This report looks into ‘crowding out’ in relation to foreign direct investment, domestic revenue mobilisation, savings and expenditures
Please identify findings and policy recommendations on the economic impact of humanitarian and development interventions in conflict and post-conflict environments. Where possible, focus on the impacts on factor prices, wages, commodity prices, flows of factors of production (such as human capital), and identify the key distortions that aid flows can cause by crowding out.
There is a wide range of literature that touches on the issues of economic impacts related to humanitarian and development interventions, including analyses and evaluations on different types of projects or programmes that have had impacts on the local economy. Within this literature the area of most relevance to conflict and post-conflict environments is that focused on peace operations. Peace operations include a wide range of humanitarian and development interventions, in addition to peacekeeping duties.
The first part of this report explores economic impacts and policy recommendations that have been identified in relation to peace operations. Peace operations are often perceived as having negative impacts on salary levels, rents, commodity prices and general prices (i.e. inflation). However, changes in prices may be part of the ‘peace dividend’: as a country emerges from conflict, the resumption of peace and return to business-as-usual is likely to influence prices. Some also argue that the humanitarian and development interventions that peace operations entail actually result in an overall positive economic impact on the local economy, because they restore basic security and their expenditures act as an economic boost at a point when arguably the economy needs it most.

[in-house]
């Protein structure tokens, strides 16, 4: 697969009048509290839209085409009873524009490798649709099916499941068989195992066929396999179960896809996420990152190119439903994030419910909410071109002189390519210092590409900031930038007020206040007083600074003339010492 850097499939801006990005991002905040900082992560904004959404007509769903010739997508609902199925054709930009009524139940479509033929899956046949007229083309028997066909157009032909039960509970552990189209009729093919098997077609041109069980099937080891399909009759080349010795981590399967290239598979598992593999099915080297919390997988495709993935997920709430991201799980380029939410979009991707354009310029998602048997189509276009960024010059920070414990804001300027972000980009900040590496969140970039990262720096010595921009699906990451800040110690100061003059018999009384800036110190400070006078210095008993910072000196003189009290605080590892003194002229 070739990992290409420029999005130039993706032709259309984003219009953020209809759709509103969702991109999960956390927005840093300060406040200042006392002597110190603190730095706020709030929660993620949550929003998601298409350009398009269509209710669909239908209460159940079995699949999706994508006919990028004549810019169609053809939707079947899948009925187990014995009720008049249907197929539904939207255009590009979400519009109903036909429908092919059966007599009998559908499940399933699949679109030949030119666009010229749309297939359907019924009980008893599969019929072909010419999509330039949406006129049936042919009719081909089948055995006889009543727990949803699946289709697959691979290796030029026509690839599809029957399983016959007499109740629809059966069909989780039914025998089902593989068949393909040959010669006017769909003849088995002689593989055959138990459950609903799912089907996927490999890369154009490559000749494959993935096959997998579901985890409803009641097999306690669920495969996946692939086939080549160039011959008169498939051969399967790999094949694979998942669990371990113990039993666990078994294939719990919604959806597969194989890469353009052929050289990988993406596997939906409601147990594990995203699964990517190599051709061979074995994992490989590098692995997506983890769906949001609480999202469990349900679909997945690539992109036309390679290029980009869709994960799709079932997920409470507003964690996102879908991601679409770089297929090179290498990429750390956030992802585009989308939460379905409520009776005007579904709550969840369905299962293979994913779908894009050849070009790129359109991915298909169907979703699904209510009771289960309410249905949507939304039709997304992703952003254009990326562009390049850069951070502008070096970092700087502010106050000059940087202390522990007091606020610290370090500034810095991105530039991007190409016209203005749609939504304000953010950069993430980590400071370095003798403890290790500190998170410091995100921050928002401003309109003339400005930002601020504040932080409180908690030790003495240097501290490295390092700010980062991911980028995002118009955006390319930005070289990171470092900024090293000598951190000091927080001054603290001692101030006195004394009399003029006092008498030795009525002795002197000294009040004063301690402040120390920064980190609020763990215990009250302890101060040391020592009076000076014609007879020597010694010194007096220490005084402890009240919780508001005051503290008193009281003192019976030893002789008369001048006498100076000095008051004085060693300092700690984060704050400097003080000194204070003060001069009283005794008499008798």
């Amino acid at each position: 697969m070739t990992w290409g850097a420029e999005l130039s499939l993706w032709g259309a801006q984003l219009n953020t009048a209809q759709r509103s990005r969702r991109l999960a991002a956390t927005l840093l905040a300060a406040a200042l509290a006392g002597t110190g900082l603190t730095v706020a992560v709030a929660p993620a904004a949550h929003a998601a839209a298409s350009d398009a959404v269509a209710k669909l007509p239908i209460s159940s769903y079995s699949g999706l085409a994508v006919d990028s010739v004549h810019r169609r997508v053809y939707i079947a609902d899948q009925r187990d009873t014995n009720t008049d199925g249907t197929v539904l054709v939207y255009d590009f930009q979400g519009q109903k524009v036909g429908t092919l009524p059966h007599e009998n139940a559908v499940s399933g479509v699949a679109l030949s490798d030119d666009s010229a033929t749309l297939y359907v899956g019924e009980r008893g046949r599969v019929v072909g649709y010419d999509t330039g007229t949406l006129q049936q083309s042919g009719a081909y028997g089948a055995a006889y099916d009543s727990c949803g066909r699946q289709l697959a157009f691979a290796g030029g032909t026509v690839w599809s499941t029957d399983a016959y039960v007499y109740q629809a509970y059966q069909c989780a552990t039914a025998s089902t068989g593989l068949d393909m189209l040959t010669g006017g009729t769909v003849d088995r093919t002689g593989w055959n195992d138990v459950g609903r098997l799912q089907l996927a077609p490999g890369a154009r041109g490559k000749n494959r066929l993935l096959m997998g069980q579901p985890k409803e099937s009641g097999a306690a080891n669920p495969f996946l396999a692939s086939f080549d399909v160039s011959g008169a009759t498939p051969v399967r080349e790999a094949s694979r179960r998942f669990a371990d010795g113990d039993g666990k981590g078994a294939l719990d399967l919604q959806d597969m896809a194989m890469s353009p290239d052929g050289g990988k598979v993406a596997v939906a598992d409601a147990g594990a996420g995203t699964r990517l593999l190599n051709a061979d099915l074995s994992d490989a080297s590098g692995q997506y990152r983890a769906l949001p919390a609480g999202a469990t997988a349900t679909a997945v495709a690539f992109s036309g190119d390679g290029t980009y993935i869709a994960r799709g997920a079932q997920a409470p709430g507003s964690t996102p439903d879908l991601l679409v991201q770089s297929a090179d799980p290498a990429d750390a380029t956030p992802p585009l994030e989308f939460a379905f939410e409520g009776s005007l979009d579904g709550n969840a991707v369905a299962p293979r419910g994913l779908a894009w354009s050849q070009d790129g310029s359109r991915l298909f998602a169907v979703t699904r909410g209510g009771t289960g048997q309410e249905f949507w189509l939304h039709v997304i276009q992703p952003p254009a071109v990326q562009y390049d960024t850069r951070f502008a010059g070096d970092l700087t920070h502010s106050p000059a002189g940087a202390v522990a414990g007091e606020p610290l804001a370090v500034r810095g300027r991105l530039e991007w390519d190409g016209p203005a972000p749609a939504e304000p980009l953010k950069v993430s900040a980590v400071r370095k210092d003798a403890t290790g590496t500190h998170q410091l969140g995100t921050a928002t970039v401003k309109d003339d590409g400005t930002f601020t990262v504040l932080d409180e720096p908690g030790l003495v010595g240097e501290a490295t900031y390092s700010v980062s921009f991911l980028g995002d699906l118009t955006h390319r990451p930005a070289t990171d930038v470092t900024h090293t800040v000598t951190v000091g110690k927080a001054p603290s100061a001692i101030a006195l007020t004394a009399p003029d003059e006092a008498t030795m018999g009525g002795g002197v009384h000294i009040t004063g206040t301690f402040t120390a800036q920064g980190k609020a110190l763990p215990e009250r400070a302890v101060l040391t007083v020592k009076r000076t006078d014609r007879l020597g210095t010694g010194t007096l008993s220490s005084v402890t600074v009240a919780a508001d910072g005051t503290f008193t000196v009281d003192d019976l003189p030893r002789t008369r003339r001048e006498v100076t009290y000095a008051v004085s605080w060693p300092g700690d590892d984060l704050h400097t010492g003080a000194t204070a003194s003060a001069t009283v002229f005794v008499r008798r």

The second part of the report looks into ‘crowding out’ in relation to foreign direct investment (FDI), domestic revenue mobilisation, savings and government expenditures. The report finds that there is little evidence that aid ‘crowds out’ other financial flows; in fact, it seems to increase FDI. This effect seems to be most pronounced when aid is focused on economic infrastructure, and when it is targeted at countries with especially low incomes. There is a strong negative correlation between aid, specifically multilateral aid, and savings, but it is unlikely that one causes the other. Overall, the complex nature of spending allocation decisions means that it is very difficult to confidently attribute changes in financial flows to a ‘crowding out’ effect of aid.
Rao, S. Distortionary economic impacts of aid interventions in fragile states (GSDRC Helpdesk Research Report). Governance and Social Development Resource Centre, University of Birmingham, Birmingham, UK (2012) 12 pp.